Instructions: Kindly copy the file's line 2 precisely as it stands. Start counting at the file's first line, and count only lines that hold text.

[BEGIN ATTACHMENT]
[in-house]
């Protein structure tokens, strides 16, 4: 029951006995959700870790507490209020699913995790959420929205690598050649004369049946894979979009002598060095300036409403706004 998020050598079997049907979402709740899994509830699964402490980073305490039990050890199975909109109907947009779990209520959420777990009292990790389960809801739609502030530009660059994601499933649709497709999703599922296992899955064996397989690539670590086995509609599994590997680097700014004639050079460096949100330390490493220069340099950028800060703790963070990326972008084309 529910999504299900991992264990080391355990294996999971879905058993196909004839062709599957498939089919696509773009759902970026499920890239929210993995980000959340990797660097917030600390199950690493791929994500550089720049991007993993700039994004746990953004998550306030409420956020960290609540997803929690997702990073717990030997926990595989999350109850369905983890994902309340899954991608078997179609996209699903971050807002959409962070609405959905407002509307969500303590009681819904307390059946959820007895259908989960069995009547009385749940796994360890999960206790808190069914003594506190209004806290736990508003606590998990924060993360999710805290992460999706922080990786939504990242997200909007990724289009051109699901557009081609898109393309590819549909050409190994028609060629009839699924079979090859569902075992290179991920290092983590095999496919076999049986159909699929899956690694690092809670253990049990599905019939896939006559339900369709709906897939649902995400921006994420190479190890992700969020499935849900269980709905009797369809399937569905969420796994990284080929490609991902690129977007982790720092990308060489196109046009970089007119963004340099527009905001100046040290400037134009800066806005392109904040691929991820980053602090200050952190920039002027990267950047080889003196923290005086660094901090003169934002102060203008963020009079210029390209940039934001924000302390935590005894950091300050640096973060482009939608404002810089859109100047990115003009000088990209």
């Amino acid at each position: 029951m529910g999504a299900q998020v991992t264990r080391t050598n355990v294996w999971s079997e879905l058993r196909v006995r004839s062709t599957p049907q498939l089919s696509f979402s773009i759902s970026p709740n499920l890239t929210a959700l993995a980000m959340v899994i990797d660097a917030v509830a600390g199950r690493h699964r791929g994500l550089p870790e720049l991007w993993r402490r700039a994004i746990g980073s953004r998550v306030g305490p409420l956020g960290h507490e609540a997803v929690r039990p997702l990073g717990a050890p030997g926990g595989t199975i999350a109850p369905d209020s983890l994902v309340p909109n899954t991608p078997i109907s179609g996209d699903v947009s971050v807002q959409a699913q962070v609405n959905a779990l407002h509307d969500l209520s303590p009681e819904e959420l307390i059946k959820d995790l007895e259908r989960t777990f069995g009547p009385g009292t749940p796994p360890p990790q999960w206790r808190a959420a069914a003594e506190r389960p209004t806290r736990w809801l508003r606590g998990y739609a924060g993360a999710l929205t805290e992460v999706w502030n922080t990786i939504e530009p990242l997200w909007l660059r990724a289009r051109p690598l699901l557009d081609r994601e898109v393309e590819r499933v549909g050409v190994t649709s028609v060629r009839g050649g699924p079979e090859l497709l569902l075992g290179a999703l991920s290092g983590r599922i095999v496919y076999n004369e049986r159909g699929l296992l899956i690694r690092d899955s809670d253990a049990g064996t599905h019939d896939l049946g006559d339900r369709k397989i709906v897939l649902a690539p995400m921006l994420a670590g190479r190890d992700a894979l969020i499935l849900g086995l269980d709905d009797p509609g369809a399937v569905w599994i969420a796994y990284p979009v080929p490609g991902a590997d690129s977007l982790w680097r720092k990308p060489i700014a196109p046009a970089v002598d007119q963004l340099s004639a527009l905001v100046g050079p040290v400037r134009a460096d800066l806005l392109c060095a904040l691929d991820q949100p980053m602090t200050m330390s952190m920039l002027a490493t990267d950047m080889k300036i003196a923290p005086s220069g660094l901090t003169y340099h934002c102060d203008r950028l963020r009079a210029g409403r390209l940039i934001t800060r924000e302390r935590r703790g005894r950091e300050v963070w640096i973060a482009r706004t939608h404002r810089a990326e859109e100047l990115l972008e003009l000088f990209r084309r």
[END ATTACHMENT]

């Protein structure tokens, strides 16, 4: 029951006995959700870790507490209020699913995790959420929205690598050649004369049946894979979009002598060095300036409403706004 998020050598079997049907979402709740899994509830699964402490980073305490039990050890199975909109109907947009779990209520959420777990009292990790389960809801739609502030530009660059994601499933649709497709999703599922296992899955064996397989690539670590086995509609599994590997680097700014004639050079460096949100330390490493220069340099950028800060703790963070990326972008084309 529910999504299900991992264990080391355990294996999971879905058993196909004839062709599957498939089919696509773009759902970026499920890239929210993995980000959340990797660097917030600390199950690493791929994500550089720049991007993993700039994004746990953004998550306030409420956020960290609540997803929690997702990073717990030997926990595989999350109850369905983890994902309340899954991608078997179609996209699903971050807002959409962070609405959905407002509307969500303590009681819904307390059946959820007895259908989960069995009547009385749940796994360890999960206790808190069914003594506190209004806290736990508003606590998990924060993360999710805290992460999706922080990786939504990242997200909007990724289009051109699901557009081609898109393309590819549909050409190994028609060629009839699924079979090859569902075992290179991920290092983590095999496919076999049986159909699929899956690694690092809670253990049990599905019939896939006559339900369709709906897939649902995400921006994420190479190890992700969020499935849900269980709905009797369809399937569905969420796994990284080929490609991902690129977007982790720092990308060489196109046009970089007119963004340099527009905001100046040290400037134009800066806005392109904040691929991820980053602090200050952190920039002027990267950047080889003196923290005086660094901090003169934002102060203008963020009079210029390209940039934001924000302390935590005894950091300050640096973060482009939608404002810089859109100047990115003009000088990209």